I was fashionably late to Valence House Museum on Saturday, arriving about an hour and a half before their 12-week Hardy Amies exhibition drew to a close. This small, but perfectly formed show in an impressive local museum, has been celebrating the achievements of a man who was not only one of British couture’s finest exponents, but also one of Dagenham’s most famous sons. Looking along the plain, identikit post-war houses lining the roads in this part of outer East London – the Becontree Estate was once the largest council housing estate in the world – it is difficult to imagine the area spawning an individual of such style, panache and ambition as Amies. Born in Elgin Avenue, Maida Vale, London in 1909, Edwin Hardy Amies had no fashion training, but was influenced by his mother who had worked as a dressmaker, and then vendeuse at several court dressmakers before the Great War. He gained valuable business experience working in France and Germany after leaving school and was a salesman for the Avery weighing-machine company when contacts from his mother’s old job recommended him to fashion house Lachasse, previously headed by the designer Digby Morton. He began initially as business manager but his interest in fashion led him to begin designing, producing his first collection in 1934. During the Second World War, Amies served in special operations, rising to the rank of Lieutenant-Colonel as head of the Belgian section of the SOE. After the war, he went on to set up his own Savile Row salon and began to design clothes for the then Princess Elizabeth in 1951. He was appointed as royal dressmaker to H.M. the Queen in 1955 and knighted in 1989, the year he retired.
In fact, it was Amies’ father, a resident agent for London County Council, who helped to map out the Becontree Estate streets. His young family moved to The White House after the Great War, a building recently developed into a community arts centre, and the young Hardy Amies went to Brentwood School, an institution he kept a connection with throughout his whole life, even designing the school’s uniform. A rather battered looking school cap in the exhibition was representative of the designer’s roots on the borders of East London and Essex, and although the exhibition was limited, there were some key highlights that did justice to his illustrious career. These included his famous ‘Made in England’ tailored woman’s two-piece suit from 1940, the lapels patriotically trimmed (Amies would always be renowned for his impeccable tailoring for both men and women) as well as the pink outfit worn by the Queen for her 1977 Silver Jubilee together with its matching Freddie Fox hat. Also on display were suits designed by Amies for the menswear retailer, Hepworths. Designer collaborations with the high street might be commonplace today, but Amies’ side step away from the hallowed salons of Mayfair, was ground-breaking and just one of many commercial and branded ventures he carried out with success.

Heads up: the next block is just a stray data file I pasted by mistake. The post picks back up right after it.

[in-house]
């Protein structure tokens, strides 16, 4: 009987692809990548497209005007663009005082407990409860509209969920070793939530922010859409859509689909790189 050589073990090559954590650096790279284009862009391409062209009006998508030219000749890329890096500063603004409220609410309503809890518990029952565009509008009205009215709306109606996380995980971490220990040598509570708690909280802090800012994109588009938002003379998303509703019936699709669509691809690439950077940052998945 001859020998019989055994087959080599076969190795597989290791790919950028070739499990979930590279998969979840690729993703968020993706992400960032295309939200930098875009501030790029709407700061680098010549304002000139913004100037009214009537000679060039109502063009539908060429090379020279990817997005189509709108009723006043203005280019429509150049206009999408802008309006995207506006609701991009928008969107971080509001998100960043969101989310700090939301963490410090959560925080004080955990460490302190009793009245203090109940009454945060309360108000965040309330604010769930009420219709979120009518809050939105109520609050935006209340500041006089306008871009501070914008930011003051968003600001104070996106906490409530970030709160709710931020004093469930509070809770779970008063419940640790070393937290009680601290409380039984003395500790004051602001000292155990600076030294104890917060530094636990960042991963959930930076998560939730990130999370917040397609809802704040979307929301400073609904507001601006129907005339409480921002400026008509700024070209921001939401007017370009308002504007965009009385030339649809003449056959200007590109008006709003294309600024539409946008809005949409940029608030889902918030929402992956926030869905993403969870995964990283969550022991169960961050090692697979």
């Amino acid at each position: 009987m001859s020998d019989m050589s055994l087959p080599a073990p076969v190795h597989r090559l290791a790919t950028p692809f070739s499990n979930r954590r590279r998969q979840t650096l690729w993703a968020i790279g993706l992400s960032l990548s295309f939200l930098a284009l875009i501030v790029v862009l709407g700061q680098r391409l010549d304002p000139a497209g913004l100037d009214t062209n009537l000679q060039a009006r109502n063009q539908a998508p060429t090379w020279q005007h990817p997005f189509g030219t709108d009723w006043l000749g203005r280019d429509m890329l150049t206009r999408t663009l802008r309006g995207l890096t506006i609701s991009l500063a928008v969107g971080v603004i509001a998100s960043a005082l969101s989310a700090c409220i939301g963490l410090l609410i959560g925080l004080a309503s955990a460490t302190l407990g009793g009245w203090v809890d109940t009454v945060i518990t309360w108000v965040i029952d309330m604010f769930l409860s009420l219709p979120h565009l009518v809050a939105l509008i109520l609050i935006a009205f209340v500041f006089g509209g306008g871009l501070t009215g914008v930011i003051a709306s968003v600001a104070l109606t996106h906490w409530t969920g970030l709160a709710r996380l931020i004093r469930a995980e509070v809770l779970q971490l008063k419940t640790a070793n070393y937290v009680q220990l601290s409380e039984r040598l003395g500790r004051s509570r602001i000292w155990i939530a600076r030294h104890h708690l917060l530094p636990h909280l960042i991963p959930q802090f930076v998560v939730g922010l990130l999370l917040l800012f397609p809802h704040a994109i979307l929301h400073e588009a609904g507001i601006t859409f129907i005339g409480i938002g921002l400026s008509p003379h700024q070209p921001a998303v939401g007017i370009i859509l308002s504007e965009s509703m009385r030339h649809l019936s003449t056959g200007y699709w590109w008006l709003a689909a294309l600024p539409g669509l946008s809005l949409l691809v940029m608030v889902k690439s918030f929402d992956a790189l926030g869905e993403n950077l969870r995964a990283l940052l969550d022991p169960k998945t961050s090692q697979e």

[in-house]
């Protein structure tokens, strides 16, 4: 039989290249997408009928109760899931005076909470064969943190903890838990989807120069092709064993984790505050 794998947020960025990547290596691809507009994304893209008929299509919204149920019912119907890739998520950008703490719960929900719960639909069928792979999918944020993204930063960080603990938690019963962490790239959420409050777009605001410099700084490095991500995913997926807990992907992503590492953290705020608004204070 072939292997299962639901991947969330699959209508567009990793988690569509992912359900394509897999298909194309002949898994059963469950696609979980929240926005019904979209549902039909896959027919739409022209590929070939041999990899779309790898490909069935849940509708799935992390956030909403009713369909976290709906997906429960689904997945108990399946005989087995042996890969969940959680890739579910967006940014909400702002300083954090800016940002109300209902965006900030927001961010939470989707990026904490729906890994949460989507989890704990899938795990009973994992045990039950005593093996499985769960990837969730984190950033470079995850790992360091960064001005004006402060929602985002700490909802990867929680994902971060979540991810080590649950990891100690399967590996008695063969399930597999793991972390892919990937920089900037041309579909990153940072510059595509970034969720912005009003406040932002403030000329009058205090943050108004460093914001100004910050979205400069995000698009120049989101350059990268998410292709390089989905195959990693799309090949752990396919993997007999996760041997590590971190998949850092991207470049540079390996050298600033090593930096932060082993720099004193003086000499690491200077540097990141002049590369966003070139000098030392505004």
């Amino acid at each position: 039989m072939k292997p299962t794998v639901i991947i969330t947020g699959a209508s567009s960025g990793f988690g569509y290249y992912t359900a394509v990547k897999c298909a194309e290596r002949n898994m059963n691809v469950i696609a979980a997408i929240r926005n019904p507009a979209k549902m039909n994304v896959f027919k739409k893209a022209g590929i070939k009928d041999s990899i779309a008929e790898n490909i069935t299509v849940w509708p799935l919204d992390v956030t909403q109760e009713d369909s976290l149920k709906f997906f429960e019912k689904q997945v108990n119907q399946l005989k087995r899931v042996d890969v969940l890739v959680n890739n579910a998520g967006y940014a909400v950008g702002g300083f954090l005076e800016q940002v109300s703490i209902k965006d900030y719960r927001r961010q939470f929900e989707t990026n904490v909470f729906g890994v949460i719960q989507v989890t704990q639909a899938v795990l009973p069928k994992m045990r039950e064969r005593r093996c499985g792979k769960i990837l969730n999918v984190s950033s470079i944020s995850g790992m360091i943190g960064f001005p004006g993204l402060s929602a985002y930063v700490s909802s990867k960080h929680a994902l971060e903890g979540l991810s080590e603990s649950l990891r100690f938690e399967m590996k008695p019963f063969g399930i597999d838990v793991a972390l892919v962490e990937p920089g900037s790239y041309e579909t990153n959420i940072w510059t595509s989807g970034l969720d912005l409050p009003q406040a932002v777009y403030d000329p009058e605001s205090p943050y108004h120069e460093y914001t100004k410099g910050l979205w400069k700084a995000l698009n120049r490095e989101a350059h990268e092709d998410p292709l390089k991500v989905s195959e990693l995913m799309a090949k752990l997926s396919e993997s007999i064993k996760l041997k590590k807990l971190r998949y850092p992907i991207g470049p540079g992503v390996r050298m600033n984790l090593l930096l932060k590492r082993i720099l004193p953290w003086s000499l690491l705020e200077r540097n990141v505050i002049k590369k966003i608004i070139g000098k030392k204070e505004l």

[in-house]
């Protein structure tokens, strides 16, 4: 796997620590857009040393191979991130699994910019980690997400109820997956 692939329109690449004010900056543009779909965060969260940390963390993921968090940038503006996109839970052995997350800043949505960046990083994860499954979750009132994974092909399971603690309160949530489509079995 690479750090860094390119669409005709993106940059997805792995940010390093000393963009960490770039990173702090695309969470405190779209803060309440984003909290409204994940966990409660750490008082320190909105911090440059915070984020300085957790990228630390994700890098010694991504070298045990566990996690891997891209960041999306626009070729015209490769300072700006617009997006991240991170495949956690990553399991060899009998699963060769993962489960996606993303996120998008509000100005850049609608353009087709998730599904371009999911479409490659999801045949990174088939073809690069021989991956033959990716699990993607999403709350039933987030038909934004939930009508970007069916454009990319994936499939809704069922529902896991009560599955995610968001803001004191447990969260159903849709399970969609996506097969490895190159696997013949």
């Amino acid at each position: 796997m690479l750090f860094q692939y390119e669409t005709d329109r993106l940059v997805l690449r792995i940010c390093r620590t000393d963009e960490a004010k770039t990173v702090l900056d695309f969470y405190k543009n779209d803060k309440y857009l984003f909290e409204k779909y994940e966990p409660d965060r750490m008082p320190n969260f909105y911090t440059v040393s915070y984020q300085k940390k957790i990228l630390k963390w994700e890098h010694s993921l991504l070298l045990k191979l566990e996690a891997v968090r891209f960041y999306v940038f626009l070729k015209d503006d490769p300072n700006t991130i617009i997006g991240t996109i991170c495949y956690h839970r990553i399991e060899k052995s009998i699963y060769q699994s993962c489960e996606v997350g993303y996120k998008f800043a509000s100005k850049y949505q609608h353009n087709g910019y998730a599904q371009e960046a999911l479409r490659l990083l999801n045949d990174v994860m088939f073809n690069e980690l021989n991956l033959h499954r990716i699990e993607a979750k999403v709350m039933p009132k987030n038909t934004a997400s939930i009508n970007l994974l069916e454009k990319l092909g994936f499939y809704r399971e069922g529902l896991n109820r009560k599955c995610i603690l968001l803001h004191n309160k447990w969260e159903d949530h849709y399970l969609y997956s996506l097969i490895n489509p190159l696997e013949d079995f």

Unfortunately, photography was not permitted at the exhibition (‘due to lending agreements’ I was told) but the link here gives some good views – http://createlondon.org/event/hardy-amies/ For a comprehensive and visually rich history of Hardy Amies and his career, I’d highly recommend ‘Hardy Amies’ by Michael Pick, published by ACC Editions.
We have represented the Hardy Amies archive for some time at Mary Evans, and the book carries many images we hold here including scores of his original designs made for the Queen as well as excellent photographs of Hardy Amies himself and his salon. We’re sharing some here – as well as a hit parade of royal designs. Hardy Amies once said of his royal patron, “The Queen has the most perfect manners. She gives you her undivided attention and never makes a critical remark. The only sign of disapproval is a raising of her eyebrows…But you get the message.” He understood that while the Queen’s wardrobe could faintly echo prevailing trends, she herself had to project an image that rose above fashion. This intuitive understanding of his client, coupled with his timeless, tailored designs ensured his long tenure as the Queen’s designer of choice. Not bad for a boy from Dagenham.